There’s a saying that some of the pilots have: “It’s all just cherry pie.” The meaning: It’s not worth risking your life for a bunch of fruit. Anyone who doesn’t get that should not be doing this work.

      And yes, you can get too low. An R44 can damage rainier cherries at the altitude I was flying at. I need to be about 10 feet up for those. Larger helicopters — like the Sikorskys they use up in the Chelan area to dry the very big orchards — can break trees if they fly too low.

  2. Thanks for posting this Maria! I’ve recorded most of my flights with a gopro (later a virb elite) with an audio cable and find it to be a great review tool for going back in a flight.

    • I’m just getting started with the narrated flying videos. I have some ideas for using them on flights with passengers, too. As you probably realize, editing them for sharing can be a time consuming pain in the butt. I have HOURS of GoPro video just sitting on hard disks because I simply can’t be bothered editing them into something presentable.

  3. I really enjoyed your video, thank you so much! I watched another one also (you were in a flight suit). I was very impressed by your zero reading on the VSI and the perfect control of altitude and power settings throughout all the passes you made through the sections of orchard. I recently got my 44 endorsement (up from a 22) and I did get a low rotor RPM horn from holding the collective too tight on the taxi back to the hangar! The lower I fly, the tighter I seem to grip the collective. My question relates to airspeed – on the video it looks like you’re going between 0 and 10K although the reference ground speed looks faster than that through the side windows. Are you going above ETL at all times? I couldn’t see any wind either – the trees not being shaken by the helicopter were very still and the only suggestion there was some wind was looking at the water surface. Do you worry about wind direction when you decide how to cover a particular orchard – would you pick crosswind passes or upwind/downwind passes or just go with the rows and aisles? If you’re going so slowly, how much of a concern is it? You may think the work is tedious, but I think it shows how skilled you are! Thank you again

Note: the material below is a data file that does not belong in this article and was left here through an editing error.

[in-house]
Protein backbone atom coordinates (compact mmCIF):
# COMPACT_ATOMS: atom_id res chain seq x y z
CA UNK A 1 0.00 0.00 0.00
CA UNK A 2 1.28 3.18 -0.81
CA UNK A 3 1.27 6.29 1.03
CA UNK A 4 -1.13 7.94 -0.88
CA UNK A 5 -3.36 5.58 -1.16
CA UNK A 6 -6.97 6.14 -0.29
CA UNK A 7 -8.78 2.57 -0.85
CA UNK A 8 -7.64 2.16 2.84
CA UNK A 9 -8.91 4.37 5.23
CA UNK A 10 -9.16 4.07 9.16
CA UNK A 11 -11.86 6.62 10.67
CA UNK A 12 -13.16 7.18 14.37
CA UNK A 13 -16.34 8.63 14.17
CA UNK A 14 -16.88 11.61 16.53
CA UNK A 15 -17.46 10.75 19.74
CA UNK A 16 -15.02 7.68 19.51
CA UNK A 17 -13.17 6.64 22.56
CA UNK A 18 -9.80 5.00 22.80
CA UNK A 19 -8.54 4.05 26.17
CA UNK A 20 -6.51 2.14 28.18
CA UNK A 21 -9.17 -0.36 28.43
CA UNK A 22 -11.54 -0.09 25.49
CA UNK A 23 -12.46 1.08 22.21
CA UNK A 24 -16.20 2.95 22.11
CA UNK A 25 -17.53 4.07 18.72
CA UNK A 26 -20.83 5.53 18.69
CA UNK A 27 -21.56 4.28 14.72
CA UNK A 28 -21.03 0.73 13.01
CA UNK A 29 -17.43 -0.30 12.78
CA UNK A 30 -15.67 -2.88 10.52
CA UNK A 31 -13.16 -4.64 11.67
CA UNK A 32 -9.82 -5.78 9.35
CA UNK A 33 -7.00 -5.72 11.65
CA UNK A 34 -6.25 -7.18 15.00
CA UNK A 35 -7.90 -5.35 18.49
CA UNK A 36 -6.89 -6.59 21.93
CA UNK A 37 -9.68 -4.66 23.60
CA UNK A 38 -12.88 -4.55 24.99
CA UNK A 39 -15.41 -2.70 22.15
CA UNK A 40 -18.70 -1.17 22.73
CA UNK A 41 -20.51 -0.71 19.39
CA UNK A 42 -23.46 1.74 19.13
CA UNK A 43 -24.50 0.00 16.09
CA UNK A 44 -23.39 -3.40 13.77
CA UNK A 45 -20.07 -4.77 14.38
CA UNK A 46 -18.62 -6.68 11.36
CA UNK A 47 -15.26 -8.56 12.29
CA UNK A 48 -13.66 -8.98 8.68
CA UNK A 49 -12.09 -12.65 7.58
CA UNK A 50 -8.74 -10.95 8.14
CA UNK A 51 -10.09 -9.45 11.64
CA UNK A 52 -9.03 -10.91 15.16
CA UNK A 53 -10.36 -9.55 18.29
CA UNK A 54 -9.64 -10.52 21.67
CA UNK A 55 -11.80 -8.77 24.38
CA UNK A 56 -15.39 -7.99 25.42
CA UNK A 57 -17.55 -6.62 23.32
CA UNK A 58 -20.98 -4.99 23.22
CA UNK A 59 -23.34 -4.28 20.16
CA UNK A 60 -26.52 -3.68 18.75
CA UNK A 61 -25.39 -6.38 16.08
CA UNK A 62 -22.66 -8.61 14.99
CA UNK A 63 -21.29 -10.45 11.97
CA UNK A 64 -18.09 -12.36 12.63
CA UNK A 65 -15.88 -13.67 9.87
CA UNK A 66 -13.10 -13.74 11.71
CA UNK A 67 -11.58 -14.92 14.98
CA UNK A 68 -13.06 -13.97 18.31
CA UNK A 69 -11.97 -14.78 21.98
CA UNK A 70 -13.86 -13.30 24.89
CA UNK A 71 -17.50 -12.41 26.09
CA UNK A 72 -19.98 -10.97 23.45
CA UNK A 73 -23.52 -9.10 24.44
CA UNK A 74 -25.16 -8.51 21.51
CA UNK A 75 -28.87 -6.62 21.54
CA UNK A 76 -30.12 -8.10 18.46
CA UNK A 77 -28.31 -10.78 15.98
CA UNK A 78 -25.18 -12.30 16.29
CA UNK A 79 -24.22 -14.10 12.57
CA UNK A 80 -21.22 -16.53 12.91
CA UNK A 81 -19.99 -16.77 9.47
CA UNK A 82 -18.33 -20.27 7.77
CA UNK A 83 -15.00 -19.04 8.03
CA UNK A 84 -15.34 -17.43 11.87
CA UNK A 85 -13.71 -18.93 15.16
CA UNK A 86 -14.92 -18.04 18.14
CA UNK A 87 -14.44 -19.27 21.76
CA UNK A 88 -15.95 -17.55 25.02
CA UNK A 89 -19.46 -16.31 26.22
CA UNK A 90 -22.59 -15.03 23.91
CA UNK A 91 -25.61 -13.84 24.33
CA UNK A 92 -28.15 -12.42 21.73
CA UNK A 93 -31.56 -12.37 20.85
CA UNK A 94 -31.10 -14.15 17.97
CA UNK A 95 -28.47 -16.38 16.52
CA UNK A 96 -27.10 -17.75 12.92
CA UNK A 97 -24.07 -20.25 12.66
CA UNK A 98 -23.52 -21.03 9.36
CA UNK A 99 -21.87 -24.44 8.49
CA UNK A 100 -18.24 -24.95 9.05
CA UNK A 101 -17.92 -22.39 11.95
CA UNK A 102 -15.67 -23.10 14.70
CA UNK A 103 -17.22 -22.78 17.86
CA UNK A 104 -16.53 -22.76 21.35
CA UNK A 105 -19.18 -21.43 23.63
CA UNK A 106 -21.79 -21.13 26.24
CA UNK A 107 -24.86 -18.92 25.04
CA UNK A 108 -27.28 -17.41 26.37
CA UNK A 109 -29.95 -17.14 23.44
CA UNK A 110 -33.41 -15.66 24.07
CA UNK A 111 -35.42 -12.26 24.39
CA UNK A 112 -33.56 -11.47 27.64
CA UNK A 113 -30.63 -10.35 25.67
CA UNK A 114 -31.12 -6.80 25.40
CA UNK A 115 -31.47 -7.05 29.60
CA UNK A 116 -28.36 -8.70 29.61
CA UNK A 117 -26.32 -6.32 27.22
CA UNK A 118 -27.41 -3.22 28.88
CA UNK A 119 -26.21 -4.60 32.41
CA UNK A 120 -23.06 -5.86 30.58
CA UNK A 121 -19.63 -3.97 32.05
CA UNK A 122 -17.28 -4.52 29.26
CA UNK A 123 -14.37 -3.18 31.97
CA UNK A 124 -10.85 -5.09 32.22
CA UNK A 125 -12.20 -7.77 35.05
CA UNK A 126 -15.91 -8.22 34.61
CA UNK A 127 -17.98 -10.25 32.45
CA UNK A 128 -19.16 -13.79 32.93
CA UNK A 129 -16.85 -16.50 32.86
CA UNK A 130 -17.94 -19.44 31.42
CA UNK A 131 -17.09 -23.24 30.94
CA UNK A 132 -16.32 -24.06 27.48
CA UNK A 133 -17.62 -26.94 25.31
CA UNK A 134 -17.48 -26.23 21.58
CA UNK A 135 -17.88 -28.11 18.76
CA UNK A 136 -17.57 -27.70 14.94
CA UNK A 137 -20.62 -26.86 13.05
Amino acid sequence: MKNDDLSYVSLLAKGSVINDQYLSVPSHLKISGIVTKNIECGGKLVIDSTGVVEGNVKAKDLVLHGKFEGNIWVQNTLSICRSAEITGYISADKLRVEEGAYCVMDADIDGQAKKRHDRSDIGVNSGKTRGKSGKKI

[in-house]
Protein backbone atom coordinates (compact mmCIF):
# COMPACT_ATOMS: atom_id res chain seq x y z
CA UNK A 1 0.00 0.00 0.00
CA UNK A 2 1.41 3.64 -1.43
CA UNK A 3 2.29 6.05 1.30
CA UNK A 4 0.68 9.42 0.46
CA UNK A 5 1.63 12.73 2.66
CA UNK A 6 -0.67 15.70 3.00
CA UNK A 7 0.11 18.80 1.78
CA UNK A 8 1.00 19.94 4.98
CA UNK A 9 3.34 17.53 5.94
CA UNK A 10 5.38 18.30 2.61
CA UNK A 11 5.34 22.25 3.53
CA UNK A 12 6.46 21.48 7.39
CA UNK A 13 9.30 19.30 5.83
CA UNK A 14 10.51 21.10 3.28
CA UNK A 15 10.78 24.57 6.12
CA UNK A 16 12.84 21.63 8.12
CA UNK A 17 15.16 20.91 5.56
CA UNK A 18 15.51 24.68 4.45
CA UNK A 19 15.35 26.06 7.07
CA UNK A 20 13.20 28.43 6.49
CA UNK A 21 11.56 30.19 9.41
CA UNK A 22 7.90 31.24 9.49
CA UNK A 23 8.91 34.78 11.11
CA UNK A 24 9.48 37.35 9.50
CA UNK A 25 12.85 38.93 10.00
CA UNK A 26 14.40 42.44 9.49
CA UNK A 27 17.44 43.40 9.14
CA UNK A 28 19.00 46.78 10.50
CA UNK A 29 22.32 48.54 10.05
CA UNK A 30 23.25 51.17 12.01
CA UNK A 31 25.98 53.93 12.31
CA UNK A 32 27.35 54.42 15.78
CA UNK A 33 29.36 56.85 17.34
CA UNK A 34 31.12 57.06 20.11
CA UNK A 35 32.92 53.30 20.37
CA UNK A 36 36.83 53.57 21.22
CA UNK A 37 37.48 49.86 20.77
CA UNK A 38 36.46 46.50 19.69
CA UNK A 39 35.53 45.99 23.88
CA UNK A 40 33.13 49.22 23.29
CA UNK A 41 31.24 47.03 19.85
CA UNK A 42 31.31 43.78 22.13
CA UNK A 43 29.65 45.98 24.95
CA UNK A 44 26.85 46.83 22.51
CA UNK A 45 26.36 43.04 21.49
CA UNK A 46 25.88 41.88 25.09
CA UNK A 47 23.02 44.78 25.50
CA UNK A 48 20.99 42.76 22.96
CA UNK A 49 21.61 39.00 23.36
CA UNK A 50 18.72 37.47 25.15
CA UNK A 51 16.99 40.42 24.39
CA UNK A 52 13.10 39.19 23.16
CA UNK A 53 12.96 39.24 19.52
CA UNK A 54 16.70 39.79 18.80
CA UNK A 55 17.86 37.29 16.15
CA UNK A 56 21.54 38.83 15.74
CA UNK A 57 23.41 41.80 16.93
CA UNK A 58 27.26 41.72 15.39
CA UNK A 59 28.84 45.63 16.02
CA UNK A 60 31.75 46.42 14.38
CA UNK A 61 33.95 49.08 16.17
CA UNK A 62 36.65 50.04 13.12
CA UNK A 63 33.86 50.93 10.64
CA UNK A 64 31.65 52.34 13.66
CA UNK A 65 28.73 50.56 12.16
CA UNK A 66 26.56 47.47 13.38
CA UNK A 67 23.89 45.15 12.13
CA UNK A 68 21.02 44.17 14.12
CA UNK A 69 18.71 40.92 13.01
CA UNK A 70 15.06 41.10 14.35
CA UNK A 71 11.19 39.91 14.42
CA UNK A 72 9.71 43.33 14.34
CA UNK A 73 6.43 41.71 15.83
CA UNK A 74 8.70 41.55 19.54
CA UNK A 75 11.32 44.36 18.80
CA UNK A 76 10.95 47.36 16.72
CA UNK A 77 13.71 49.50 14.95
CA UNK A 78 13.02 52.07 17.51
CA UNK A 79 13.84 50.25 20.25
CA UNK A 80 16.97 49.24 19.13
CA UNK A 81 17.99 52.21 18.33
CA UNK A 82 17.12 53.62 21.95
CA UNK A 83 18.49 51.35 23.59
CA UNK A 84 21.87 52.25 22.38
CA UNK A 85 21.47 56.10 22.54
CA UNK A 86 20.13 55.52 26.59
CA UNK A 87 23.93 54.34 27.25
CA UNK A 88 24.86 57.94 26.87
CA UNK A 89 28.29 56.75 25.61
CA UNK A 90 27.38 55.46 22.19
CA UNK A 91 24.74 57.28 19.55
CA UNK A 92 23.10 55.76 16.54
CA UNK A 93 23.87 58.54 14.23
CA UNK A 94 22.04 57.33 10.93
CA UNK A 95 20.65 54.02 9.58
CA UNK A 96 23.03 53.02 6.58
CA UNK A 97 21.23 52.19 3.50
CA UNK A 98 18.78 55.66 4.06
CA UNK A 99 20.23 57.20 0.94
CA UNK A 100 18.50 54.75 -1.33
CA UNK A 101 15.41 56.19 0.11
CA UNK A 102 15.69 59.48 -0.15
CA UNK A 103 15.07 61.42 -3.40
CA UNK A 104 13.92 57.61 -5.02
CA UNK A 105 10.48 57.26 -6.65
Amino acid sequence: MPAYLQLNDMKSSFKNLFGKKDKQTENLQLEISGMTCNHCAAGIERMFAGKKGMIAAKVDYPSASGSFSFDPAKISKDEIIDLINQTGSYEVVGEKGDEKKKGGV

• I think I just watched the flightsuit video the other day. Forgot I did that one.

      It’s easier to dry cherries when there’s no wind. When there is wind over more than maybe 5 kn, you have to start dealing with the helicopter wanting to point into the wind, as well as your downwash trying an area other than that right below you. I have dried trees in wind up to 15-20 knots. Much more than that and Mother Nature does the job without me.

      I generally dry cherries at 5 to 10 kn groundspeed. I am never above ETL. I don’t pay attention at all to the airspeed indicator, since I’m flying sideways quite a bit of the time and am rarely in trim. I am always flying within the shaded area of the height velocity diagram — the dead man’s curve. I’m usually 5 to 10 feet over the treetops, although my skids can often be in the upper leaves of a tree. I usually fly with a case of engine oil in the front passenger seat footwell to add more weight to the front of the helicopter and keep the tail rotor out of the treetops. I once cut off the top of the tree with my tail rotor and that was a frightening experience.

      My direction of flight usually depends on how the trees are planted and whether there’s a hillside involved. I always go up or down an aisle of trees – never across. I will fly sideways when flying forward would put my tail rotor in trees on a downhill slope. I very rarely fly backwards.

      It’s funny that you should mention the skill involved because I never really considered it until I watched that video again the other day. I kind of make it look easy. The one thing cherry drying does for a pilot is teach hovering skills. There’s absolutely no room for error. I’ve been doing it for 10 years now and Must have close to 300 hours over the trees. Hovering comes naturally. The more you practice anything, the better you get at it.

What do you think?